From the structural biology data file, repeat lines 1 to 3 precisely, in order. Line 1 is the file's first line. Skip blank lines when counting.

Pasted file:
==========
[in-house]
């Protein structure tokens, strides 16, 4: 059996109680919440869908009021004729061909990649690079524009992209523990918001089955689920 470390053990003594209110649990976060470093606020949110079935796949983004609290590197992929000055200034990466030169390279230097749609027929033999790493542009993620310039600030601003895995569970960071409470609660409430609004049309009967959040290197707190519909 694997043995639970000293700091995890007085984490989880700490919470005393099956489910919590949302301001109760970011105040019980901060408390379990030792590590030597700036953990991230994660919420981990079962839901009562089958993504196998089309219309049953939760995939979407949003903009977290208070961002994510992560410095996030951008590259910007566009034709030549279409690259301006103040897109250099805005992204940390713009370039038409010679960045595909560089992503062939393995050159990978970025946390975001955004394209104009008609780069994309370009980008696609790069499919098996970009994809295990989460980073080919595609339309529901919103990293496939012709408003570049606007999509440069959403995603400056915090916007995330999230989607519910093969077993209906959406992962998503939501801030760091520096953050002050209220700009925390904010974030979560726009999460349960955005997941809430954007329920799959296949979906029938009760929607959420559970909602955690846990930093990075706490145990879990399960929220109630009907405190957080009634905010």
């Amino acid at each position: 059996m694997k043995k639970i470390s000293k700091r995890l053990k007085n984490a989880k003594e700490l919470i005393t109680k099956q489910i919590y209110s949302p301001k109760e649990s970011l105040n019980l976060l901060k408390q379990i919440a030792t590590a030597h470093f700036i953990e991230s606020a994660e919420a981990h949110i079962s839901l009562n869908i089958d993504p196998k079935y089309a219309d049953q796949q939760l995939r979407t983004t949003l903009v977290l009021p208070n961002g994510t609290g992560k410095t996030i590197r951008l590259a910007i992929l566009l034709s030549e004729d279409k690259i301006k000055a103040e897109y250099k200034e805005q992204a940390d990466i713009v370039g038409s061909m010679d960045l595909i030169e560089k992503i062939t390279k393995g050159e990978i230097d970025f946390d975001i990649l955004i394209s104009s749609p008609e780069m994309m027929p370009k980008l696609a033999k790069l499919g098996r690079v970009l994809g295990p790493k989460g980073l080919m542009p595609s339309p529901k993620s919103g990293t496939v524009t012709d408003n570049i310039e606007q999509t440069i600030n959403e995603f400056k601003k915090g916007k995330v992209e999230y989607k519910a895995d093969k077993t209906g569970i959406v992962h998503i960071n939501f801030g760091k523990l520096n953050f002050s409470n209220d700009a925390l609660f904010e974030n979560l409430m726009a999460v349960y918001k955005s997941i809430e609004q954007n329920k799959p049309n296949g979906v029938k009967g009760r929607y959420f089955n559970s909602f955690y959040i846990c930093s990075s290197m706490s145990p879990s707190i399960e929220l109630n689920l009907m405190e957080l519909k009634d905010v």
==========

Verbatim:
[in-house]
């Protein structure tokens, strides 16, 4: 059996109680919440869908009021004729061909990649690079524009992209523990918001089955689920 470390053990003594209110649990976060470093606020949110079935796949983004609290590197992929000055200034990466030169390279230097749609027929033999790493542009993620310039600030601003895995569970960071409470609660409430609004049309009967959040290197707190519909 694997043995639970000293700091995890007085984490989880700490919470005393099956489910919590949302301001109760970011105040019980901060408390379990030792590590030597700036953990991230994660919420981990079962839901009562089958993504196998089309219309049953939760995939979407949003903009977290208070961002994510992560410095996030951008590259910007566009034709030549279409690259301006103040897109250099805005992204940390713009370039038409010679960045595909560089992503062939393995050159990978970025946390975001955004394209104009008609780069994309370009980008696609790069499919098996970009994809295990989460980073080919595609339309529901919103990293496939012709408003570049606007999509440069959403995603400056915090916007995330999230989607519910093969077993209906959406992962998503939501801030760091520096953050002050209220700009925390904010974030979560726009999460349960955005997941809430954007329920799959296949979906029938009760929607959420559970909602955690846990930093990075706490145990879990399960929220109630009907405190957080009634905010």
């Amino acid at each position: 059996m694997k043995k639970i470390s000293k700091r995890l053990k007085n984490a989880k003594e700490l919470i005393t109680k099956q489910i919590y209110s949302p301001k109760e649990s970011l105040n019980l976060l901060k408390q379990i919440a030792t590590a030597h470093f700036i953990e991230s606020a994660e919420a981990h949110i079962s839901l009562n869908i089958d993504p196998k079935y089309a219309d049953q796949q939760l995939r979407t983004t949003l903009v977290l009021p208070n961002g994510t609290g992560k410095t996030i590197r951008l590259a910007i992929l566009l034709s030549e004729d279409k690259i301006k000055a103040e897109y250099k200034e805005q992204a940390d990466i713009v370039g038409s061909m010679d960045l595909i030169e560089k992503i062939t390279k393995g050159e990978i230097d970025f946390d975001i990649l955004i394209s104009s749609p008609e780069m994309m027929p370009k980008l696609a033999k790069l499919g098996r690079v970009l994809g295990p790493k989460g980073l080919m542009p595609s339309p529901k993620s919103g990293t496939v524009t012709d408003n570049i310039e606007q999509t440069i600030n959403e995603f400056k601003k915090g916007k995330v992209e999230y989607k519910a895995d093969k077993t209906g569970i959406v992962h998503i960071n939501f801030g760091k523990l520096n953050f002050s409470n209220d700009a925390l609660f904010e974030n979560l409430m726009a999460v349960y918001k955005s997941i809430e609004q954007n329920k799959p049309n296949g979906v029938k009967g009760r929607y959420f089955n559970s909602f955690y959040i846990c930093s990075s290197m706490s145990p879990s707190i399960e929220l109630n689920l009907m405190e957080l519909k009634d905010v």